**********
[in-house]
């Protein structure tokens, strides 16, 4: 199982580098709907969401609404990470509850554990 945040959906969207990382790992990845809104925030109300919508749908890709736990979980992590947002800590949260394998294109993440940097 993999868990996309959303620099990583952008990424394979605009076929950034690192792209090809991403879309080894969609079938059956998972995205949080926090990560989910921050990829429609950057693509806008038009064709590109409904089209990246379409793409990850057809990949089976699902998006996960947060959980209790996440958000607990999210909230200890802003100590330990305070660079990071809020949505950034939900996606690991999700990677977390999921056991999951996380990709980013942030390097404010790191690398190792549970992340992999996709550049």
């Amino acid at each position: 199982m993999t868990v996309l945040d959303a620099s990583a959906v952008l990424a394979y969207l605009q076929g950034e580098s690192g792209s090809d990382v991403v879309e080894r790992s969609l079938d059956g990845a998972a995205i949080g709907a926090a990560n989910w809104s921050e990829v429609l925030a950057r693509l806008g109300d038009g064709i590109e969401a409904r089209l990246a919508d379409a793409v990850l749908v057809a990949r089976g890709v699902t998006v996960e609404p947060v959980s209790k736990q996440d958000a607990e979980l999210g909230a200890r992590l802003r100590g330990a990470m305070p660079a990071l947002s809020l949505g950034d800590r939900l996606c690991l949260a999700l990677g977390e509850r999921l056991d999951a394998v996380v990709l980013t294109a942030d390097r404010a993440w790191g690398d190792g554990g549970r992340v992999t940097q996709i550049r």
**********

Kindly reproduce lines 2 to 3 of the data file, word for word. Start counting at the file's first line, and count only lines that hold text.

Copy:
């Protein structure tokens, strides 16, 4: 199982580098709907969401609404990470509850554990 945040959906969207990382790992990845809104925030109300919508749908890709736990979980992590947002800590949260394998294109993440940097 993999868990996309959303620099990583952008990424394979605009076929950034690192792209090809991403879309080894969609079938059956998972995205949080926090990560989910921050990829429609950057693509806008038009064709590109409904089209990246379409793409990850057809990949089976699902998006996960947060959980209790996440958000607990999210909230200890802003100590330990305070660079990071809020949505950034939900996606690991999700990677977390999921056991999951996380990709980013942030390097404010790191690398190792549970992340992999996709550049």
């Amino acid at each position: 199982m993999t868990v996309l945040d959303a620099s990583a959906v952008l990424a394979y969207l605009q076929g950034e580098s690192g792209s090809d990382v991403v879309e080894r790992s969609l079938d059956g990845a998972a995205i949080g709907a926090a990560n989910w809104s921050e990829v429609l925030a950057r693509l806008g109300d038009g064709i590109e969401a409904r089209l990246a919508d379409a793409v990850l749908v057809a990949r089976g890709v699902t998006v996960e609404p947060v959980s209790k736990q996440d958000a607990e979980l999210g909230a200890r992590l802003r100590g330990a990470m305070p660079a990071l947002s809020l949505g950034d800590r939900l996606c690991l949260a999700l990677g977390e509850r999921l056991d999951a394998v996380v990709l980013t294109a942030d390097r404010a993440w790191g690398d190792g554990g549970r992340v992999t940097q996709i550049r």